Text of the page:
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    AlexanderA Member

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    I want to say that everybody's comments are appreciated. This has been a real eye opener.
     
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  23. MTMilitiaman

    MTMilitiaman Member

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    Even if you remove the decocker, you still have to deal with the world's least intuitive safety design placed in the least convenient spot. Up-swept, slide-mounted safeties are retarded and offer not one single advantage over a properly placed and functioning down-swept, frame-mounted safety. Better to just not mess with the POS Beretta to begin with, IMO.
     
  24. crestoncowboy

    crestoncowboy Member

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    I like the berettas. Clearly the op likes something about his. I feel no less armed with my beretta than with my sigs/hks/fn/ etc. I might even choose it over all of them if I had to pick, luckily I don't. Actually I think I subconsciously carry and use glock just to infuriate people who know I could carry any of the others. Lol. But I do have an inox 96 beside my bed at night. There are Very few guns I wouldn't change something on, but the beretta safety never bothered me. The God awful (and not easily changed) sights may be the only thing I don't like. I'd move the USP mag release, I'd stop the travel of my sigs triggers so that they didn't pinch my finger and I'd make the mag set below the grip rather than 1/4 inch too high. and I undercut all my glock trigger guards. All good guns though, just need tweaking to suit me. In this case however if I wanted condition one carry, which I don't unless I'm carrying a 1911, I'd seek a different gun.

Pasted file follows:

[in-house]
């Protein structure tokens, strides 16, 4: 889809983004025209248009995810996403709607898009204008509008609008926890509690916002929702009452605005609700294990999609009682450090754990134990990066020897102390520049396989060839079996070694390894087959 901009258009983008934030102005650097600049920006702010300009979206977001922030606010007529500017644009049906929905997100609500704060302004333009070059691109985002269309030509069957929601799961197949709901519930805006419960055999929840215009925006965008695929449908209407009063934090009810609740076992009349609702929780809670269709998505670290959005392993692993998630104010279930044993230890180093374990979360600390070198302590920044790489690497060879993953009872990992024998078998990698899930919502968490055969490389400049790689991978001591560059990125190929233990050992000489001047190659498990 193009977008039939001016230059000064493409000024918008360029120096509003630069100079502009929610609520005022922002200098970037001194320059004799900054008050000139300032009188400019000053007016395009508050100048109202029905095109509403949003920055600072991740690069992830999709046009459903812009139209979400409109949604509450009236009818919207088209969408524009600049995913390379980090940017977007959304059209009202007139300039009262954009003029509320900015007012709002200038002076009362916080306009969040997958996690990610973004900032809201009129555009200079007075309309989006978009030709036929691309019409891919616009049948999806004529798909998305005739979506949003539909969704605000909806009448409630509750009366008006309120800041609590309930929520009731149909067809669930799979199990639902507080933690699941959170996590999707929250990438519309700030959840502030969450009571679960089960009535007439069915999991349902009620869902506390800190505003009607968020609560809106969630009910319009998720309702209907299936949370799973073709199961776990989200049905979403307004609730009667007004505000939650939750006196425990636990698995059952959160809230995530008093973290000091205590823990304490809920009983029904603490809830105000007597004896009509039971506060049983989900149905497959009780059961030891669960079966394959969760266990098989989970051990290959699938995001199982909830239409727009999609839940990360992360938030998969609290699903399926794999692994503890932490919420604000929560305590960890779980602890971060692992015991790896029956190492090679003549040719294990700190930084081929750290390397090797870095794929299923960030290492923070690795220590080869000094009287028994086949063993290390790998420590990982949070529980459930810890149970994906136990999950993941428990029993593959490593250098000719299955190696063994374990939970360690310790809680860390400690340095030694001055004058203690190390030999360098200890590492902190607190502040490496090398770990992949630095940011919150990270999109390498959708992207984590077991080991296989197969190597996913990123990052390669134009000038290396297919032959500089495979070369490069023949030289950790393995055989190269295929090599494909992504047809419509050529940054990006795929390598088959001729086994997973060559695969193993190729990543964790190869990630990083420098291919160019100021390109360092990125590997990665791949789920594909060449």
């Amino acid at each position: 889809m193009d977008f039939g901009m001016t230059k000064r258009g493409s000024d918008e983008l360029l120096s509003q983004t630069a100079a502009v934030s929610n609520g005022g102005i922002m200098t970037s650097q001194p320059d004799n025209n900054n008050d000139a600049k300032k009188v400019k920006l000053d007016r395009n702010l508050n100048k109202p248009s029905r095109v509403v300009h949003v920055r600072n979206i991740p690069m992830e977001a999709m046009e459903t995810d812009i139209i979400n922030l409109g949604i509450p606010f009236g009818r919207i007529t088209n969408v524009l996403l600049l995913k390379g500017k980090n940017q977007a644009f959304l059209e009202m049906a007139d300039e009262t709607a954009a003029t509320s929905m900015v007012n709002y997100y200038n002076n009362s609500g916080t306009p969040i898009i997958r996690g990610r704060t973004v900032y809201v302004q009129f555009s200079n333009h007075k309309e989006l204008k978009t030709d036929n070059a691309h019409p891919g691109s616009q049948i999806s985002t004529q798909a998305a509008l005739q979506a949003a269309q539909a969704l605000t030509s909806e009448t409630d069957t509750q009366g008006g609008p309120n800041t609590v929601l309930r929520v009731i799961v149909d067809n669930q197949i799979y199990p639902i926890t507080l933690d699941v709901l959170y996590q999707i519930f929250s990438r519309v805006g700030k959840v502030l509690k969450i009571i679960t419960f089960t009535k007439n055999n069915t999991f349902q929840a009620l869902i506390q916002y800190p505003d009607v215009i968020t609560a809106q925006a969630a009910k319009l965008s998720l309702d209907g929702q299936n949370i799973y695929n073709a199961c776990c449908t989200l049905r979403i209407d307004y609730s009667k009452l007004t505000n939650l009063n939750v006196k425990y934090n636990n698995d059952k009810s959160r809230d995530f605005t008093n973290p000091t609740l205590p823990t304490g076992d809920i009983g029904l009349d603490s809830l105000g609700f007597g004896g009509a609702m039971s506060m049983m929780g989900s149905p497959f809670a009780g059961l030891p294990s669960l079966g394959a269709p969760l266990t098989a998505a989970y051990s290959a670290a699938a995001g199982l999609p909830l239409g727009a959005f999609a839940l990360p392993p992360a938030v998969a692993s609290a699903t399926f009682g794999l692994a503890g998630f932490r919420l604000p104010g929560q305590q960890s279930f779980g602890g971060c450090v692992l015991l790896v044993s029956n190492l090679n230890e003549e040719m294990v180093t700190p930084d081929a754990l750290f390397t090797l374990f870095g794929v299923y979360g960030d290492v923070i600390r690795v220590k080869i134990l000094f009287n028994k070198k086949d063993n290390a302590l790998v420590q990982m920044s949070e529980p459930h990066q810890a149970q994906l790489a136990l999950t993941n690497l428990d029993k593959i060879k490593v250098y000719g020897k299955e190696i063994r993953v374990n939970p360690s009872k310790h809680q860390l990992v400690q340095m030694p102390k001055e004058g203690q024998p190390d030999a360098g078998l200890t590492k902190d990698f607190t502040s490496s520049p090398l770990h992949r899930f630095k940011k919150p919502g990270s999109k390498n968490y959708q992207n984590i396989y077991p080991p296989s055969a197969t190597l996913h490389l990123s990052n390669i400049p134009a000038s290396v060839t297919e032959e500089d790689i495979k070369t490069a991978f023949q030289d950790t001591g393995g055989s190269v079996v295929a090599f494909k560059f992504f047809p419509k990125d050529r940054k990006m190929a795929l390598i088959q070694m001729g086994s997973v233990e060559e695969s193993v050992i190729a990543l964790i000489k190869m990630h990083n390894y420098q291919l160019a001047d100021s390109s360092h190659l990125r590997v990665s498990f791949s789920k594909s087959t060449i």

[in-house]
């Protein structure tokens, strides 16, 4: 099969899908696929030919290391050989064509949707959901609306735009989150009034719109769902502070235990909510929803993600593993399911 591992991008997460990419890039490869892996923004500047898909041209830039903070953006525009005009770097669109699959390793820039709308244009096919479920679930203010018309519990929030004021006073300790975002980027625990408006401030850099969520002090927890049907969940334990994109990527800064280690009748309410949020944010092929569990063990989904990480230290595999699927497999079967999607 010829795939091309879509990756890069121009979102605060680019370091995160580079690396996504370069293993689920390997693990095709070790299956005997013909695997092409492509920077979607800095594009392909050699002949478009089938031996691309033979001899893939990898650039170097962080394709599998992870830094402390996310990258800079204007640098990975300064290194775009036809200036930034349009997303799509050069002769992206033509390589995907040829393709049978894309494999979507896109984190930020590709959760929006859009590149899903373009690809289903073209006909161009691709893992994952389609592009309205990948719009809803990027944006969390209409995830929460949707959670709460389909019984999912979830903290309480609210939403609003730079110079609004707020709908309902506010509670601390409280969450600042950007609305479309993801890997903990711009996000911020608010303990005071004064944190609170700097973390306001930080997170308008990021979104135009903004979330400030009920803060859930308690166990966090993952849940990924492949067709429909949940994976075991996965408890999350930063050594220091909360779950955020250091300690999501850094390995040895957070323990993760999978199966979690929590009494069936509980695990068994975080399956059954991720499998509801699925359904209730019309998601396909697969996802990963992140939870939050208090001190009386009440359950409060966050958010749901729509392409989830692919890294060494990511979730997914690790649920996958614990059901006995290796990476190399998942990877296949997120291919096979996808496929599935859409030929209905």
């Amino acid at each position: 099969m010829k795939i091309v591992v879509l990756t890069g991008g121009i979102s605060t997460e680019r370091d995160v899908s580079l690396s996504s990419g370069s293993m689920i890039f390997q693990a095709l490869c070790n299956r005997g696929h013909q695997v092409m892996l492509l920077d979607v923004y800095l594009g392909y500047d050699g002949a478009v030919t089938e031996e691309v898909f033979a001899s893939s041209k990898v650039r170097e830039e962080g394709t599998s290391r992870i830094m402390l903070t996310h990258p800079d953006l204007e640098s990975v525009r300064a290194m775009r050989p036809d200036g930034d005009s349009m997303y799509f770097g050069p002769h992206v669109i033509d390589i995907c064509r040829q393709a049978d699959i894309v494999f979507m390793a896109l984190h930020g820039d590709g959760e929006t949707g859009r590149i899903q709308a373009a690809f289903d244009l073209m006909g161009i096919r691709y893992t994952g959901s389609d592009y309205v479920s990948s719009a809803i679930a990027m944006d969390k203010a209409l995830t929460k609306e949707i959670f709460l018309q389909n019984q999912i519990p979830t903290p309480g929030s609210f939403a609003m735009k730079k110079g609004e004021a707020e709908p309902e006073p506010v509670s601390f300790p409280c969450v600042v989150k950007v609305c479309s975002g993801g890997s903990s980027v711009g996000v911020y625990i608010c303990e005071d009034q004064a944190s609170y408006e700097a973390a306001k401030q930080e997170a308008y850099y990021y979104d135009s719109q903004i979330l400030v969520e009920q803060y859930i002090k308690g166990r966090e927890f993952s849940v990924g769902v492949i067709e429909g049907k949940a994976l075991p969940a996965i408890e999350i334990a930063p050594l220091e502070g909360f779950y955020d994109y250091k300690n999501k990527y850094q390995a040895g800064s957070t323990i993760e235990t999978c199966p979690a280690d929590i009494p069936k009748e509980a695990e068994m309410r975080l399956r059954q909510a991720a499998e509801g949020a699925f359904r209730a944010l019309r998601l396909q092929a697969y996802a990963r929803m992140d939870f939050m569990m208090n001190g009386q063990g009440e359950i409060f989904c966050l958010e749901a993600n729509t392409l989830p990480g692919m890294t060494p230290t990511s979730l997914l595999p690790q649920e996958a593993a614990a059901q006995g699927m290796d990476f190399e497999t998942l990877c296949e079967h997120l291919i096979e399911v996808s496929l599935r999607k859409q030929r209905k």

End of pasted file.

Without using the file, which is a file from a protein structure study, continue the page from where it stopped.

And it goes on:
And the worst safety placement imo has to go to the fn 5.7.

    Least intuitive surely goes to the heritage rough rider. Absolutely nothing intuitive about a safety on an single action clone

    Or the Phoenix 22 with a poorly placed slide mounted safety in conjunction with a poorly positioned frame mounted safety. But that's just my opinions

    Did beretta never offer a variant other than the two listed above that were capable of condition 1? No sao? I had never really looked. My 21a can be carried cocked and locked. Might look a bit silly in a drop holster though.
     
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  25. NIGHTLORD40K

    NIGHTLORD40K Member

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    The Model 51 was essentially a single action 92, though with a steel frame and single stack magazine. They are great guns if you happen to come across one, run away from the Egyptian Helwan copy, though.